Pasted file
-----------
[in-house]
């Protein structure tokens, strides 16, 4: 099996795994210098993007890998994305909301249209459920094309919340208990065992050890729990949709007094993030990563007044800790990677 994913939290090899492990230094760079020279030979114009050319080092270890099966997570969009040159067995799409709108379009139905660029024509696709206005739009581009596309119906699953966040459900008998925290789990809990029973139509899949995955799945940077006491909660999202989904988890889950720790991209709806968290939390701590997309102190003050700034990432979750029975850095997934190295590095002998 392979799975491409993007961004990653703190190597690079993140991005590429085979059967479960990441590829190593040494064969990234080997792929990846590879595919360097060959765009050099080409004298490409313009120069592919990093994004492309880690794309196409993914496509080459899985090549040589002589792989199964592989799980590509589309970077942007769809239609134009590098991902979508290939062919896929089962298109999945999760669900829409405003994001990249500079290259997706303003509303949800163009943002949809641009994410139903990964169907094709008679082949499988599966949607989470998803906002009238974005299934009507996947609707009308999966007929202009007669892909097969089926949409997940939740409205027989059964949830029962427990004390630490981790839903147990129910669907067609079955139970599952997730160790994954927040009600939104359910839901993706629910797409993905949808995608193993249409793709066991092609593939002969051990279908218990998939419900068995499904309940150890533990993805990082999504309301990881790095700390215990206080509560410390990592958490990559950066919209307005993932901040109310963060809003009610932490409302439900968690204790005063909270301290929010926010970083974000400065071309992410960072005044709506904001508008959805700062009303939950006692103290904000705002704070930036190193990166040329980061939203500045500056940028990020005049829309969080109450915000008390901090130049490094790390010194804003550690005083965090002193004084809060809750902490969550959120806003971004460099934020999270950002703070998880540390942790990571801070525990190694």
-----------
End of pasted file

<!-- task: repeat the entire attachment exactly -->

[in-house]
């Protein structure tokens, strides 16, 4: 099996795994210098993007890998994305909301249209459920094309919340208990065992050890729990949709007094993030990563007044800790990677 994913939290090899492990230094760079020279030979114009050319080092270890099966997570969009040159067995799409709108379009139905660029024509696709206005739009581009596309119906699953966040459900008998925290789990809990029973139509899949995955799945940077006491909660999202989904988890889950720790991209709806968290939390701590997309102190003050700034990432979750029975850095997934190295590095002998 392979799975491409993007961004990653703190190597690079993140991005590429085979059967479960990441590829190593040494064969990234080997792929990846590879595919360097060959765009050099080409004298490409313009120069592919990093994004492309880690794309196409993914496509080459899985090549040589002589792989199964592989799980590509589309970077942007769809239609134009590098991902979508290939062919896929089962298109999945999760669900829409405003994001990249500079290259997706303003509303949800163009943002949809641009994410139903990964169907094709008679082949499988599966949607989470998803906002009238974005299934009507996947609707009308999966007929202009007669892909097969089926949409997940939740409205027989059964949830029962427990004390630490981790839903147990129910669907067609079955139970599952997730160790994954927040009600939104359910839901993706629910797409993905949808995608193993249409793709066991092609593939002969051990279908218990998939419900068995499904309940150890533990993805990082999504309301990881790095700390215990206080509560410390990592958490990559950066919209307005993932901040109310963060809003009610932490409302439900968690204790005063909270301290929010926010970083974000400065071309992410960072005044709506904001508008959805700062009303939950006692103290904000705002704070930036190193990166040329980061939203500045500056940028990020005049829309969080109450915000008390901090130049490094790390010194804003550690005083965090002193004084809060809750902490969550959120806003971004460099934020999270950002703070998880540390942790990571801070525990190694």